Whatever I played, the ZYX didn’t disappoint cementing its ability to delve in to all genres with an even hand. If I had to describe the leading features of its character, I’d say it was poised and truly refined. It never gets flustered, is slightly tonally warm and it digs out heaps of detail. But it isn’t perfect.
Equipment designers eventually have to trade off some aspects of performance. With amplifiers, it might be speed and attack at the expense of hardness. With the ZYX I’m guessing Mr. Nakatsuka San voiced the Bloom 3 to reproduce nearly the entire frequency range with neutrality and precision. But perhaps limited by price constraints that are not a consideration with ZYX’s top models, something had to give, and my feeling is that ‘’something’’ relates to the highest frequencies.
I confirmed this by doing a comparison with my older ZYX R50 Bloom H/tb cartridge that was similarly priced at about $1300. The importer, Pure Music Group, says the Bloom 3 should have been dearer but exchange rates kept the price down.
A rare, recently refurbished Kiseki Purple Heart which these days is about $5000 was also pitted against the Bloom 3 to highlight at what point the law of cartridge diminishing returns kicks in.
The Bloom 3’s uppermost frequencies are not rolled off, and they’re populated by plenty of subliminal detail. But they lack a subtlety that cartridges such as the much costlier Lyras, Dynavector 17D and the Purple Heart have. It’s an almost subliminal ability to accelerate and give the most delicate higher frequencies a sheen or spark, that is only micros of a second in duration.
A performance parameter that catches you by surprise when you hear it for the first time, and miss it when it’s absent. If anything highlights the law of diminishing returns in audio, it’s this cartridge characteristic. Which shows, as you move up the price points from the Bloom 3 at $1300 to say $3000, the gains are subtle but some buyers see them as non-negotiable.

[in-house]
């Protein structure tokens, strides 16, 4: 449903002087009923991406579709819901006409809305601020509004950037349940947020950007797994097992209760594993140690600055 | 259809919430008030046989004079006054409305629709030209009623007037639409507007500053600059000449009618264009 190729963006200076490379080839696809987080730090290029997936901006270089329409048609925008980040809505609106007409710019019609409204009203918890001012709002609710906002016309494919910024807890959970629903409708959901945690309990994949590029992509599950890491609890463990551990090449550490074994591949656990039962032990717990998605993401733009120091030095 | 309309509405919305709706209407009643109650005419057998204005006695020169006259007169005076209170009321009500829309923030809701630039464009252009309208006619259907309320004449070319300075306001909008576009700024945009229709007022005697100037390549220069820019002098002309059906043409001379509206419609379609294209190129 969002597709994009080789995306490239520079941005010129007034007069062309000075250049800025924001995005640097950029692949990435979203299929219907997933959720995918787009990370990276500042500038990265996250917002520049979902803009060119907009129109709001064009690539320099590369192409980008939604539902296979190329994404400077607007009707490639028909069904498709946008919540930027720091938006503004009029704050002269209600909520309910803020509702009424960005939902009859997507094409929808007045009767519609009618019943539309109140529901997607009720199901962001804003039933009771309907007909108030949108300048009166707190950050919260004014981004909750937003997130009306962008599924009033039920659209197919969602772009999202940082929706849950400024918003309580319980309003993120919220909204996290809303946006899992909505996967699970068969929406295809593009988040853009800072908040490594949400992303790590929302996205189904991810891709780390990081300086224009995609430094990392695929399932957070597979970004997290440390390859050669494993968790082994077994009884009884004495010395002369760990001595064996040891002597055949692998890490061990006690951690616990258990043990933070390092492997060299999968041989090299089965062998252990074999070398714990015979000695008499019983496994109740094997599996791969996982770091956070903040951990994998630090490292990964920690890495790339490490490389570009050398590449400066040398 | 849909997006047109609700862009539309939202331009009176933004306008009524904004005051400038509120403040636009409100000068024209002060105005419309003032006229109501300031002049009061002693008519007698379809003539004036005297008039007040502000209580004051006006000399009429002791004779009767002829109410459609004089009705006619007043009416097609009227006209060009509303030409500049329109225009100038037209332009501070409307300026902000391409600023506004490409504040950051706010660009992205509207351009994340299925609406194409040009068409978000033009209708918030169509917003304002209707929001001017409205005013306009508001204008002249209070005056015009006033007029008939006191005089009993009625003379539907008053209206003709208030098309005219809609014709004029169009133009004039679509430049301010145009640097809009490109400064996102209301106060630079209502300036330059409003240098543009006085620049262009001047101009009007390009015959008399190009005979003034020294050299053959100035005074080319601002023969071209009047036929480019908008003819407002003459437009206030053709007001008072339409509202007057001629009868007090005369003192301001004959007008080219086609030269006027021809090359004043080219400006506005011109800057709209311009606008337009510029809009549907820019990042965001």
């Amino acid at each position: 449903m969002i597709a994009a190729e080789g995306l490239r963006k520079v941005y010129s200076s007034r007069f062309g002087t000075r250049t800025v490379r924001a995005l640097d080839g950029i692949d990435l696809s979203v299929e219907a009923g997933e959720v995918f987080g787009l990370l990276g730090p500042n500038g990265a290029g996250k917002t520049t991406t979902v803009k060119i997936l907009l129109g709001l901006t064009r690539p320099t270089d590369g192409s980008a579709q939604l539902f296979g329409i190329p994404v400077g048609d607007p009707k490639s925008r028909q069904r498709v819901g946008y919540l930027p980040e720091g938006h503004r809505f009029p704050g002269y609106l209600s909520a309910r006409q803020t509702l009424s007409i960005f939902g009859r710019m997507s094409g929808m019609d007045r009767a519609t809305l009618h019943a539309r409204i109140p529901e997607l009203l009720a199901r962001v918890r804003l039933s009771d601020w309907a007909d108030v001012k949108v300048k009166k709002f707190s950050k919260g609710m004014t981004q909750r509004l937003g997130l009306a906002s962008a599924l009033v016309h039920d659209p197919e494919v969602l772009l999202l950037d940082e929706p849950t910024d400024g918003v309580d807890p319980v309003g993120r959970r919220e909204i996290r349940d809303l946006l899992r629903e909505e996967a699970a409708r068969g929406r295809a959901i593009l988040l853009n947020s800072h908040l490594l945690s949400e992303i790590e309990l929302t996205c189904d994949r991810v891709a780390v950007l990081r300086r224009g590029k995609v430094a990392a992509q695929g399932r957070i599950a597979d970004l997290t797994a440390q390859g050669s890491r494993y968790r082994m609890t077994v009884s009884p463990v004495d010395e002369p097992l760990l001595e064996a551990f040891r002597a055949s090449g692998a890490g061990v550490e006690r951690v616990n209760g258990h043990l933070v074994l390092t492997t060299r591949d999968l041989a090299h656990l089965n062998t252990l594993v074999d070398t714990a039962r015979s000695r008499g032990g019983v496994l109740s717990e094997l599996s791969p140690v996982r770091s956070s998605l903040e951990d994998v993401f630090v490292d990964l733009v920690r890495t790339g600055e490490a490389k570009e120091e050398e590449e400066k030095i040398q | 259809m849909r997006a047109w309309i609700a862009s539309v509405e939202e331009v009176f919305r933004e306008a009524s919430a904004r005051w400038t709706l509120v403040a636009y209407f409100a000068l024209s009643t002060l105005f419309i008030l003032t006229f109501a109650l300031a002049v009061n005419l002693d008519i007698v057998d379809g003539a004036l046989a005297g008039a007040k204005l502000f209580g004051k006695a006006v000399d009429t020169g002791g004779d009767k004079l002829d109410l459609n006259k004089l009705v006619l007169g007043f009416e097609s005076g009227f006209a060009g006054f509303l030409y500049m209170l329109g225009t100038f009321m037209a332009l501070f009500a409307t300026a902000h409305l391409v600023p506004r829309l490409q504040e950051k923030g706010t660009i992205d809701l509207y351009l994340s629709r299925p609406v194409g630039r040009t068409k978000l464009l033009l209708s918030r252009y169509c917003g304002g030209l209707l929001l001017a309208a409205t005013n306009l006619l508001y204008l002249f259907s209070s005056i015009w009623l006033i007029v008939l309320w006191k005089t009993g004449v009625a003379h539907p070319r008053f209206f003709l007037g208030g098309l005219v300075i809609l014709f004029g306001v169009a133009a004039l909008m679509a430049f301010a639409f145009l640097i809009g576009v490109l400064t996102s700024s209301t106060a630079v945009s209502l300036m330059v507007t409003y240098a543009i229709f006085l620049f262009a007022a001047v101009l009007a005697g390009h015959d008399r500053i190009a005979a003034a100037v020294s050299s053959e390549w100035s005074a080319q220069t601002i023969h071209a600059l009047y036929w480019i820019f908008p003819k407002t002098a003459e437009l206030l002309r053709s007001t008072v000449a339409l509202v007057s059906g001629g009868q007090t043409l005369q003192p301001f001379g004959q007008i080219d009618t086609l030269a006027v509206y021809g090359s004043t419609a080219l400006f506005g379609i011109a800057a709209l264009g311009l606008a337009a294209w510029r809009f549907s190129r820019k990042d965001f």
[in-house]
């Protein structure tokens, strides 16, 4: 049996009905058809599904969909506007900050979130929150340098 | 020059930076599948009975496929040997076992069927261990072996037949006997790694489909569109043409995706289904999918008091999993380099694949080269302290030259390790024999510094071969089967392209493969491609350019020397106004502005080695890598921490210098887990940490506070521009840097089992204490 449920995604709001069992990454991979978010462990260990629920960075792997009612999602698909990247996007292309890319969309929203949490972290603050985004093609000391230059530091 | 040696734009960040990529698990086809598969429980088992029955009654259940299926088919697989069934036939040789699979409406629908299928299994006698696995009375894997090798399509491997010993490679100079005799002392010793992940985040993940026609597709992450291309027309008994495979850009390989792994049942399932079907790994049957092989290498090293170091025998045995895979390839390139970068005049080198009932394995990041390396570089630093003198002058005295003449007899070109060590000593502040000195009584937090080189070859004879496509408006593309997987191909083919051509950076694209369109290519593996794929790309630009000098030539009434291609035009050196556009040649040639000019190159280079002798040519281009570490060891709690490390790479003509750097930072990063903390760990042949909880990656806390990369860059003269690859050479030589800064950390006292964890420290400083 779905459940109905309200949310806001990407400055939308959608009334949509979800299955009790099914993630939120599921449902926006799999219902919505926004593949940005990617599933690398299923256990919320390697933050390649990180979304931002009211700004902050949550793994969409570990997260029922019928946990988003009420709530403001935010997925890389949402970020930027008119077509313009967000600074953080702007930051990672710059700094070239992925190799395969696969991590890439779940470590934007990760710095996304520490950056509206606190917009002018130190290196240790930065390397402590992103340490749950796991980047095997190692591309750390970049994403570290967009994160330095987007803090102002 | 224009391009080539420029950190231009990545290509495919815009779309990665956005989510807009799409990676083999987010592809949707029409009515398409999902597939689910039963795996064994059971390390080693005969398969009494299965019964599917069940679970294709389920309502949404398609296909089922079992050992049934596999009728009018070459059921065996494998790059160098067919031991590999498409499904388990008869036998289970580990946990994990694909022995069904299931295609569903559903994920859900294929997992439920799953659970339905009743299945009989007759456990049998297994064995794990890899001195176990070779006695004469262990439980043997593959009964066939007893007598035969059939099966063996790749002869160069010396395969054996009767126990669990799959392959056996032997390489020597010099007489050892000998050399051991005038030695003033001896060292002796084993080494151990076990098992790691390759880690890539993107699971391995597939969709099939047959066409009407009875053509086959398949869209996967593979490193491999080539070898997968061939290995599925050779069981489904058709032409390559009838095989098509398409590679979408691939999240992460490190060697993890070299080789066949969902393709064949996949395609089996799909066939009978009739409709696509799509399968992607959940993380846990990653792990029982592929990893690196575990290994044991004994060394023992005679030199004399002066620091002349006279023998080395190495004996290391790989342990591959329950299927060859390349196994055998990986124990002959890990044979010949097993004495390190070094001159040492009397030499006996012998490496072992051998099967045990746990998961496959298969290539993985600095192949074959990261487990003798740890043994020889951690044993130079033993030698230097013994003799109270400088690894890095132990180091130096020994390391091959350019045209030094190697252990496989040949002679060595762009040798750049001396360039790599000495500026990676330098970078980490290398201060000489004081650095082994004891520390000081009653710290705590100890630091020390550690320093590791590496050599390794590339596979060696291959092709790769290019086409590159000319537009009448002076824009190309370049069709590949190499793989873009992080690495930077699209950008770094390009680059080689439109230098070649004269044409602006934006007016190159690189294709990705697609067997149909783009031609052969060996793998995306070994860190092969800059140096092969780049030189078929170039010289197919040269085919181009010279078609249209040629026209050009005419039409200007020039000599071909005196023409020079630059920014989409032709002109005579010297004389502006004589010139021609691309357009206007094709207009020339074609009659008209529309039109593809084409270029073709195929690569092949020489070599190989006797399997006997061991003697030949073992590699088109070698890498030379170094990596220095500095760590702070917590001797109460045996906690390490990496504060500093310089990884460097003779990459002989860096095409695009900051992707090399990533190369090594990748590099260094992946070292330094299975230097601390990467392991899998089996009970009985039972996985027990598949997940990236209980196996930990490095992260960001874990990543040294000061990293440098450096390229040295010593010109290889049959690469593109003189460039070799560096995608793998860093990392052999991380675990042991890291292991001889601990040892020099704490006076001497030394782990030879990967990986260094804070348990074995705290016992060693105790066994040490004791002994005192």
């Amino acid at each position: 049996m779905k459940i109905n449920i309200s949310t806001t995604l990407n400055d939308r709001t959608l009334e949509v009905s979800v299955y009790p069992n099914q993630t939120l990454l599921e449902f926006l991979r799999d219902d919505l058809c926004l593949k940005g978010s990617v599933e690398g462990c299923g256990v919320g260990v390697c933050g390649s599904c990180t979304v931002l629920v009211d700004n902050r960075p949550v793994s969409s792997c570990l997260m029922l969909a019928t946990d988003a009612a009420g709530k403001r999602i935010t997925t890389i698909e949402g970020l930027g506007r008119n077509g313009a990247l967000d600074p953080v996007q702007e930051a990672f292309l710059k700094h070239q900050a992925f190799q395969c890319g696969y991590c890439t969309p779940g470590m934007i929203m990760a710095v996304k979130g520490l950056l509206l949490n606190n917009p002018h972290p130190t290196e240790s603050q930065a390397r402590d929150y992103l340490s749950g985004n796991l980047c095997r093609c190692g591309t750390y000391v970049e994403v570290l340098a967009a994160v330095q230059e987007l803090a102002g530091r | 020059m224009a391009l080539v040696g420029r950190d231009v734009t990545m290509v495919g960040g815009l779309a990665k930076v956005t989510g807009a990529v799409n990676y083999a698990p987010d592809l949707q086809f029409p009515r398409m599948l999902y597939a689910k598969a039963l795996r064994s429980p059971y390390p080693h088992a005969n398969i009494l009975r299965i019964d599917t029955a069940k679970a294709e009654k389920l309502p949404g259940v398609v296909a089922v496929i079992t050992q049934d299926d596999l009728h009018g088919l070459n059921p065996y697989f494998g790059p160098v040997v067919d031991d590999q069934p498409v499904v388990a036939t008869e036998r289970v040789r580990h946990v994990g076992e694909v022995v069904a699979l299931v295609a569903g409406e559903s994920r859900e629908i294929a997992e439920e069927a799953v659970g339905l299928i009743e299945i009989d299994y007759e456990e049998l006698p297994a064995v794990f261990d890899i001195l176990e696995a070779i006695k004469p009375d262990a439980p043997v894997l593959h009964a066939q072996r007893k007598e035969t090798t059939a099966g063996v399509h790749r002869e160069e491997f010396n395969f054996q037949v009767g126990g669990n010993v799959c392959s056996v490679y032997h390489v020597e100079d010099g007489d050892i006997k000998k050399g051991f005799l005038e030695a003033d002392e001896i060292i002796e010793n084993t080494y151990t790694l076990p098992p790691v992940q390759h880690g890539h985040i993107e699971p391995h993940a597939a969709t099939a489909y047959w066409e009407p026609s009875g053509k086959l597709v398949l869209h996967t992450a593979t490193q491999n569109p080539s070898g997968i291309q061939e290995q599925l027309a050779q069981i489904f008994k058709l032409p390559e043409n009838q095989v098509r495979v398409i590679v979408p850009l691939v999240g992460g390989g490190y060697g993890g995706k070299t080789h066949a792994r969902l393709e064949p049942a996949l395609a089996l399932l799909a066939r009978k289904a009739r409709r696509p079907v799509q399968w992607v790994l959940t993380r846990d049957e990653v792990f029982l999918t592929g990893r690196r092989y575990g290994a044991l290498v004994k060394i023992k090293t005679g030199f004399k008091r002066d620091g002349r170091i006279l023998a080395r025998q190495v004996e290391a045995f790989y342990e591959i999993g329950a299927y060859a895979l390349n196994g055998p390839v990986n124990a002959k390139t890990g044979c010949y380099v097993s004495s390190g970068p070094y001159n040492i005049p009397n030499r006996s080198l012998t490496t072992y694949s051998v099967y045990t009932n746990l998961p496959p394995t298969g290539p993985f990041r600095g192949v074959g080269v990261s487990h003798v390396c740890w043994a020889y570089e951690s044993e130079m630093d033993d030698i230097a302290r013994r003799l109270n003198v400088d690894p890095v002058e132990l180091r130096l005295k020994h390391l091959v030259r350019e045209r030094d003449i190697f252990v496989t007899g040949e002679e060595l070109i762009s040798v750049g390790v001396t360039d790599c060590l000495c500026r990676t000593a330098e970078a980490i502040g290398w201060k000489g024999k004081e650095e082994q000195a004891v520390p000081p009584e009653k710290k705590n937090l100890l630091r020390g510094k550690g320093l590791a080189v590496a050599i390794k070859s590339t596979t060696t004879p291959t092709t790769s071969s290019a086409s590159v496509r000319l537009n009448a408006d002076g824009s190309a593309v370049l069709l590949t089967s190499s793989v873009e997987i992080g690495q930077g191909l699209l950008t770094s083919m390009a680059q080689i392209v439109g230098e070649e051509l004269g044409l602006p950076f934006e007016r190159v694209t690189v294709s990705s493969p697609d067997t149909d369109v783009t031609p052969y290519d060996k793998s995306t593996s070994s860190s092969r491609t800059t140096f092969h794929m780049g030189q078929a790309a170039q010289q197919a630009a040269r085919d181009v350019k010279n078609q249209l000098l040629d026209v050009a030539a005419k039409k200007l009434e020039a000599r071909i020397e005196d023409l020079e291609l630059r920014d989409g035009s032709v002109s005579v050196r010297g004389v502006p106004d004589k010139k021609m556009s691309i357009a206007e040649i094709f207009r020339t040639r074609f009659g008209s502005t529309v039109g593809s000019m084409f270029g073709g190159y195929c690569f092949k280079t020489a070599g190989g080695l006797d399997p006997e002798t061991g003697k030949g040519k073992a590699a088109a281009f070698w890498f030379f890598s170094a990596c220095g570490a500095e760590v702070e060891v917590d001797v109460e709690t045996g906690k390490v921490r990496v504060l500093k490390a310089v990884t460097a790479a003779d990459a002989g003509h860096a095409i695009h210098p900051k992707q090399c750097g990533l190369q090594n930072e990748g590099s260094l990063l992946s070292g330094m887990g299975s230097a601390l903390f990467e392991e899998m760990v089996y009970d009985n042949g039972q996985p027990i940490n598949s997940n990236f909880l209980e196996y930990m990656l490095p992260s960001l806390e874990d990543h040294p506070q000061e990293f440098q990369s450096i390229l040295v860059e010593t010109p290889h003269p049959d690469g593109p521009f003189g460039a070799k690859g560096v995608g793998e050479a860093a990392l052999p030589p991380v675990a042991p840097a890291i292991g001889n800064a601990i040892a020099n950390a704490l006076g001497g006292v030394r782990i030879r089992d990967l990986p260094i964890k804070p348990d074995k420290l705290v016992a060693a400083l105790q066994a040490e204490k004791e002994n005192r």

Both ZYX’s cartridges had the same family sound that features a slightly warm but still very natural tonal quality. Both retrieve stacks of detail and track well. But compared to the new Bloom 3, my older ZYX has noticeably less treble vibrancy and doesn’t delve quite as deeply in the bass frequencies. Not fatal. But still audible in a side-by-side shoot out.
With the Bloom 3 you gain more of everything and the gains are audible.
Cartridge buyers should approach the Bloom 3 for the thoroughbred model that it is. Sonically it punches well above its price point. The Bloom 3 is a kosher audiophile grade moving coil cartridge that will more than satisfy anyone lusting after a high-end cartridge, without the high-end price tag.
Moreover it will work nicely with a broad range of tonearms, and once installed won’t provide a minute of grief thanks to its low anxiety, solid Japanese build quality.
ZYX Audio is available from Specialist Retailers.
For more information visit the ZYX Audio brand page.
One of the veterans of the Australian HiFi industry, Peter was formerly the Audio-Video Editor of the Herald Sun for over two decades. One of the most-respected audio journalists in Australia, Peter brings his unparalleled experience and a unique story-telling ability to StereoNET.